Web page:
Now all that’s left is setting up some constants with the input and output dimensions, and you can call the FsrEasu* function. And that’s it, you’ve implemented FSR upscaling, congrats!

RCAS — Robust Contrast Adaptive Sharpening

After using EASU the image is upscaled but it doesn’t look too nice yet. RCAS is the second pass, it’s a sharpening filter specialized for use in combination with EASU. Just like the first pass, we need to set up some callback functions:

AF4 FsrRcasLoadF(ASU2 p) { return AF4(texelFetch(Source, p, 0)); }
void FsrRcasInputF(inout AF1 r, inout AF1 g, inout AF1 b) {}

Yes, the second callback is a no-op. It’s for color conversion, but the output of EASU can go straight into RCAS, so in practice it should never be necessary. So, all we needed was a texelFetch. Can’t be this easy, you think, but it actually is! We can call the FsrRcas* function now, and job done.

A “compute shader”, you say

AMD’s documentation and sample app does all this on a compute shader. I know nothing of compute shaders, never used it. The only thing I understand is fragment shaders. Also, just learning how to use a compute shader won’t help, RetroArch currently doesn’t support those, and I’m not going to implement a whole new shader architecture just for FSR.

So, what is FSR doing? Let’s dive deeper. I look at the source-code and it does, well, math. Just like normal shader code, only math. It makes sense, it was us who setup the callback functions for input, and it’s us who define where the output goes, so there’s no magic going on in between those two things, only math. Which means, no external requirements besides the ones we have already provided. This is not a “compute shader”, it is just a shader, pretty generic, it runs on anything that can do math. I set it up on a fragment pass, output to FragColor, et voilà, I get great upscaling as a result!

But, wait, OpenGL can do math, too. And indeed, although AMD didn’t test and don’t want to support FSR on OpenGL, it just works unmodified. I was actually developing on OpenGL all along and only noticed when the thing was already running, so really no problems there.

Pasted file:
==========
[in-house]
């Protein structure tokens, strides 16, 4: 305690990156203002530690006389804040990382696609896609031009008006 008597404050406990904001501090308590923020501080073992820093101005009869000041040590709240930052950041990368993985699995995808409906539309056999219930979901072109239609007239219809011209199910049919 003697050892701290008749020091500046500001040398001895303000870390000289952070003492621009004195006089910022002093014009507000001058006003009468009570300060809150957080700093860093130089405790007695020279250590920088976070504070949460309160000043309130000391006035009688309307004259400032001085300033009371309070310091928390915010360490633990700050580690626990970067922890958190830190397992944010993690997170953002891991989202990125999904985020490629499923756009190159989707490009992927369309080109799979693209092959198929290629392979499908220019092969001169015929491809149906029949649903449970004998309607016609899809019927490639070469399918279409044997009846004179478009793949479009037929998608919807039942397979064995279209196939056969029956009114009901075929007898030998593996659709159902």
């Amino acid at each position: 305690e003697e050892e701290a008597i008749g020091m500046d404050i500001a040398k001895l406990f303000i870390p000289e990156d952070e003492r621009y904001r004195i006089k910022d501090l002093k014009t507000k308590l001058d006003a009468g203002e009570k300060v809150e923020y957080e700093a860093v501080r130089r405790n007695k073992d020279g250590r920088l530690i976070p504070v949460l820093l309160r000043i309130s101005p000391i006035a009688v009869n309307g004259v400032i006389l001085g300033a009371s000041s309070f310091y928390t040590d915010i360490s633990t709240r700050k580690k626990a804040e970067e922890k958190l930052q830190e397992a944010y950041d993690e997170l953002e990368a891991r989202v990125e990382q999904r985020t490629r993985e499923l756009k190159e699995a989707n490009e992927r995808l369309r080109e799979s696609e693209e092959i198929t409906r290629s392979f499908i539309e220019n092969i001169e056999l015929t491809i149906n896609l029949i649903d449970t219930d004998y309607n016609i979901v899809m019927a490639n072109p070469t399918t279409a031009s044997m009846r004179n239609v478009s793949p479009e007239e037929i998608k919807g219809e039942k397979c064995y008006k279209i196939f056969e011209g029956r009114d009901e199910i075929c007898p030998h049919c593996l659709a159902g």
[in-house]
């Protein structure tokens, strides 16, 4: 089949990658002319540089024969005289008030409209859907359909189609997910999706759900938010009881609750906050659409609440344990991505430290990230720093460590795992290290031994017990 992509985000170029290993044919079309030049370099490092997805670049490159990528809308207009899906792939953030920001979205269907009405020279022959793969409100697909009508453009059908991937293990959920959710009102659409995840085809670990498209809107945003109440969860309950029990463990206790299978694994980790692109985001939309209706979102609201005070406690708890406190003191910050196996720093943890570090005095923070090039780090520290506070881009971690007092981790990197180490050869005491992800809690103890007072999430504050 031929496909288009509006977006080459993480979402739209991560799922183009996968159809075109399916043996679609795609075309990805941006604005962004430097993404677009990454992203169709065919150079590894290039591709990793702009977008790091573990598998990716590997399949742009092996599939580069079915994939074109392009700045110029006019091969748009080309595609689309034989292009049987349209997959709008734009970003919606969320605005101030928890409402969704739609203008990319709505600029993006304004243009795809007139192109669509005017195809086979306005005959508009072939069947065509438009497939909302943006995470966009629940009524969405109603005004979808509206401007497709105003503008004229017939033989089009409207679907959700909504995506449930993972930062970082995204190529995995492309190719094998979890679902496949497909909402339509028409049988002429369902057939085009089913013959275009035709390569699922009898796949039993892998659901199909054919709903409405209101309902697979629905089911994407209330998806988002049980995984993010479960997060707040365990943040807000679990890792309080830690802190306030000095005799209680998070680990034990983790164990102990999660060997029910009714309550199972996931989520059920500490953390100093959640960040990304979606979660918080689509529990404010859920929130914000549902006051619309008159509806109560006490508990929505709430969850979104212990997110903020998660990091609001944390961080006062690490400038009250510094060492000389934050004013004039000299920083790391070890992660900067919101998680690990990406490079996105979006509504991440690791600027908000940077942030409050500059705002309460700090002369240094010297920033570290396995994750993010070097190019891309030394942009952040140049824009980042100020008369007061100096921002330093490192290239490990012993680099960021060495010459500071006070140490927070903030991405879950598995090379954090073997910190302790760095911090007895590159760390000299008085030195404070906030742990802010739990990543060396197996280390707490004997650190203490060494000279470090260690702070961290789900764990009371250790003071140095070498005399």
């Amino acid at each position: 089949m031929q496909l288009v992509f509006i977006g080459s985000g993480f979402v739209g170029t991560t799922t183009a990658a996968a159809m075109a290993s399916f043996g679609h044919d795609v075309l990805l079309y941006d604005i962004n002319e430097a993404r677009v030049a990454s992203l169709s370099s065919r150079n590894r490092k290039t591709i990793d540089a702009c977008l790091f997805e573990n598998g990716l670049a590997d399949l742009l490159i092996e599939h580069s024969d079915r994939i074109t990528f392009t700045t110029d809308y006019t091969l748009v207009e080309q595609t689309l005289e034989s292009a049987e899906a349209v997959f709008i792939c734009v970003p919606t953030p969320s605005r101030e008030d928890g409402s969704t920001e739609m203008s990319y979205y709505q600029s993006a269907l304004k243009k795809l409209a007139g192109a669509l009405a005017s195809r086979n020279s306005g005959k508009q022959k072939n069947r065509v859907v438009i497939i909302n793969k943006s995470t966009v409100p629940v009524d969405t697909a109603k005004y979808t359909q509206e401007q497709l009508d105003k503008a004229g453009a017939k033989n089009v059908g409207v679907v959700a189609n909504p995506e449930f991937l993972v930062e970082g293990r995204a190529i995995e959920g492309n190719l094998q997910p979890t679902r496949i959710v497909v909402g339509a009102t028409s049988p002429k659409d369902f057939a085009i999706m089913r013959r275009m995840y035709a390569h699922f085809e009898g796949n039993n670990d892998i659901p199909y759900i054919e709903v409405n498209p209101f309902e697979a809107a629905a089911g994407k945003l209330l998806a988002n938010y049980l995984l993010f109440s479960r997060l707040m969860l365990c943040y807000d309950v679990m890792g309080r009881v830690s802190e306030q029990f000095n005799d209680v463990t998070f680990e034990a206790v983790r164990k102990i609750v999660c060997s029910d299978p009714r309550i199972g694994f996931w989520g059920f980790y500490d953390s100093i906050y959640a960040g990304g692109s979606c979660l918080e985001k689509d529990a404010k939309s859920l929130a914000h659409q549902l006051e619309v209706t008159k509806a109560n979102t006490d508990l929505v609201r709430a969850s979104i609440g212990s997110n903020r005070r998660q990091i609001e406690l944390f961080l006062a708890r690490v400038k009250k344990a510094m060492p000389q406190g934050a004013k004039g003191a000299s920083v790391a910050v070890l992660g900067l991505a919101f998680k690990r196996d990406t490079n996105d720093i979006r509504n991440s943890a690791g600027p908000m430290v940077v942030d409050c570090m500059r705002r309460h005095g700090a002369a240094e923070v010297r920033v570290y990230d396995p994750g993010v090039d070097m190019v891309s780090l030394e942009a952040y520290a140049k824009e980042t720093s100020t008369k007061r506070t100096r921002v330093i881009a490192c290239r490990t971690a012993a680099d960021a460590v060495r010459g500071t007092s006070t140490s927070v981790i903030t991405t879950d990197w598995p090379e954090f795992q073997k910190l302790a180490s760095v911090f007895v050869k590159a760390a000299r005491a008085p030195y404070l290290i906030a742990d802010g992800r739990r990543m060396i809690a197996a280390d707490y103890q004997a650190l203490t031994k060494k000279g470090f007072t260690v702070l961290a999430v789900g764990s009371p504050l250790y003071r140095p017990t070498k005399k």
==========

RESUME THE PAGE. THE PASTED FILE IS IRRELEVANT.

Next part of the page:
Obviously this is not optimal. For AAA games using this thing to try to extract every bit of performance out of it this probably won’t cut it. But that’s not the purpose in RetroArch, we are only interested in a nice upscaling filter for retro games. FSR on a fragment shading pass delivers that.


FSR is merged in RetroArch’s main development branch and already on a released version. Community response has been very positive. I think the quality of the results look great. Here’s the announcement on Twitter with some good pictures demonstrating it, and the release announcement for RetroArch 1.9.9, the first version to include the feature.

AMD deserves credit for a quality release of open-source code. This was my first foray into shaders and graphics programming in general, and I was able to get from nothing to a working implementation in exactly one day of work. For experienced graphics developers, this thing must be so easy it’s not even funny. They’ll probably try to push it out to an intern, so boring this thing must be.

Also commendable is the work RetroArch’s developers have put into its renderer. The only reason I could get this done at all is because all the infrastructure for upscaling was already in place, so my work boiled down to just using it.

If you’re asking yourself if you should implement FSR on your graphics renderer, the answer is probably yes, if your renderer already has some support for upscaling. Even if performance hasn’t been a problem. Users seem to love FSR, they want it, and it’s free, there’s no reason not to.

If you don’t have upscaling in place, it could get a little more tricky, I guess, but I wouldn’t know. If you want to add upscaling, them consider FSR as a valid option. As far as I know, all alternatives involve some kind of temporal dimension. FSR is much simpler, and the results are satisfactory. I think a temporal alternative must be considerably higher quality to justify the extra effort (and all problems with temporal artifacts must be solved).

Being pragmatic, FSR looks good, if it’s good enough for your use-case, them it’s good enough.

I release this code into the public domain under the terms of the Unlicense.